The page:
However, the container and pods are made of #2 plastic. Although this type of plastic is accepted in most community recycling programs, and it’s not technically single-use plastic, Myro deodorant still produces plastic waste. This is inherently not zero waste. Plus, in order to recycle the pod, you have to first wash the pod with soap and water to remove any excess deodorant. That’s not very convenient. Also, my pod doesn’t click well inside the container and the deodorant stick fell out of the pod twice.
Myro comes with a significant amount of packaging in a glossy box that’s difficult to break-down and recycle. Although it looks pretty, the box isn’t practical nor aligned with the concept of zero waste.
The Cabin No. 5 scent should smell like mountain air, but that’s not what I smelled from my pits. It smelled more like sitting in an enclosed space after hiking all day–mountain air, with the distinct smell of sweat. There are several other scents, though, so perhaps one of those is better.
Overall, Myro was the most effective deodorant. I felt less stinky (despite not liking the scent) and sweaty compared to the other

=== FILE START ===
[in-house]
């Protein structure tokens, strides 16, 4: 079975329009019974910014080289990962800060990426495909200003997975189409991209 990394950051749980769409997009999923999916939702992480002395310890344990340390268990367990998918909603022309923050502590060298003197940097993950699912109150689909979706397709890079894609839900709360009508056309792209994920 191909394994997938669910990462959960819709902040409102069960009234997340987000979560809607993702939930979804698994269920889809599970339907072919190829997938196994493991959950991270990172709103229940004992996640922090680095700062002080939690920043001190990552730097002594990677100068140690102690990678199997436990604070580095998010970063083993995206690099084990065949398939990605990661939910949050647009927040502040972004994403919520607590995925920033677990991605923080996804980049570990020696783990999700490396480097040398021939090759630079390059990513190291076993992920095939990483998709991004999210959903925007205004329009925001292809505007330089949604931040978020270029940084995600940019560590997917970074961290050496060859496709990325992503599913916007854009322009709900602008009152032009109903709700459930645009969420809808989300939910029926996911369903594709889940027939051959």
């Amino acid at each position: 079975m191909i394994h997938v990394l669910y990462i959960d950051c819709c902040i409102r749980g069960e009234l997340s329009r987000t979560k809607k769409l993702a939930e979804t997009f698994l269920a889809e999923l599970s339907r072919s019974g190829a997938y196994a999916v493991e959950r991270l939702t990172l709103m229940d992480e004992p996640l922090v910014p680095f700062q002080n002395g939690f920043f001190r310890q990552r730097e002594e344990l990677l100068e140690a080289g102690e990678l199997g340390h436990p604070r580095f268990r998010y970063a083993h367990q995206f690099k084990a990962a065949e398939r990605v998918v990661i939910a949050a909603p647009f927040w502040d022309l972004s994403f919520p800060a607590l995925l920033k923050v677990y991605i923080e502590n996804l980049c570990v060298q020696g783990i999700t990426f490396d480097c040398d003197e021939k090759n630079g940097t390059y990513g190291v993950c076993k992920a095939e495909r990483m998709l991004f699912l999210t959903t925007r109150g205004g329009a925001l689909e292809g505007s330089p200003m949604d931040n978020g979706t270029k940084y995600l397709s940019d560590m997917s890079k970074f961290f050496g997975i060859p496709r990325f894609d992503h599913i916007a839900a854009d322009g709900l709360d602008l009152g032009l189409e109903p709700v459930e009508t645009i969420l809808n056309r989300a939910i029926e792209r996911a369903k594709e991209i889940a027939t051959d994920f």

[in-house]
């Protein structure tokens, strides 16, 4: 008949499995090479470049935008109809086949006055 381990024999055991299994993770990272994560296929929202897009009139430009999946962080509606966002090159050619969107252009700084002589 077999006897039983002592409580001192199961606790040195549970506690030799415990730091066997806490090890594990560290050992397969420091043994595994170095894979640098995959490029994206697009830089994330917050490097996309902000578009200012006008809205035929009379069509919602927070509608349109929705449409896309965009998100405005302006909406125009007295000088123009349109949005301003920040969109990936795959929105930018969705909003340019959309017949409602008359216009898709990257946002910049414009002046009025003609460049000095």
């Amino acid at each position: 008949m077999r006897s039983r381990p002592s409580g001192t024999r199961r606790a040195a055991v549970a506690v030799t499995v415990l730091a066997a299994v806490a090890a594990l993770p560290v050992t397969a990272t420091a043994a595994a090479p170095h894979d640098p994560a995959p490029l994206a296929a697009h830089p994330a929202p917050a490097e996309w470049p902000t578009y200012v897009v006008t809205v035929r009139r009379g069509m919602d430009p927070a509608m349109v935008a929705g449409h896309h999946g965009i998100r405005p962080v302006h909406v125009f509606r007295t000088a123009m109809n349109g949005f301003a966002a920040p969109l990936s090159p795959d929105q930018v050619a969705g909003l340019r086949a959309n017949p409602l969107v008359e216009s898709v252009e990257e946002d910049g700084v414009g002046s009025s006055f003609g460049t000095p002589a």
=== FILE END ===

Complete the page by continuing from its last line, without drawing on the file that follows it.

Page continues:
A start-up package, including one container and one 2 oz pod, costs $10. After that, you can set up a subscription box. Each subscription box comes with three pods at $10 each, or $30 total. You can pause the subscription or switch scents at any time. This subscription-based model might be difficult for travelers without a home base or don’t have a spot they regularly return to every three or four months.
Fat and the Moon
This was the first
Fat and the Moon’s deodorant is all-natural and organic. It smelled intensely of arrowroot. Arrowroot is a different smell, but not necessarily a bad one. I like the organic smell, but my roommate thought it smelled terrible.
I ordered the deodorant with Amazon Prime and it arrived in Amazon’s traditional unrecyclable packaging. My sister reused the packaging, but a
Thankfully the glass container is easily reusable or recyclable. I reused mine to store a DIY deodorant cream (recipe to come). I wish the company had a give-back program to reuse the containers, as this would be even more zero waste, but I’ll take a glass container.
The 2 oz container costs $17 from
Since this product is available in bulk-size and you can purchase it from their website or Amazon, I’d say most travelers could easily mail this product to wherever they’re located. Then again, shipping produces extra carbon and packaging. I’d love to find a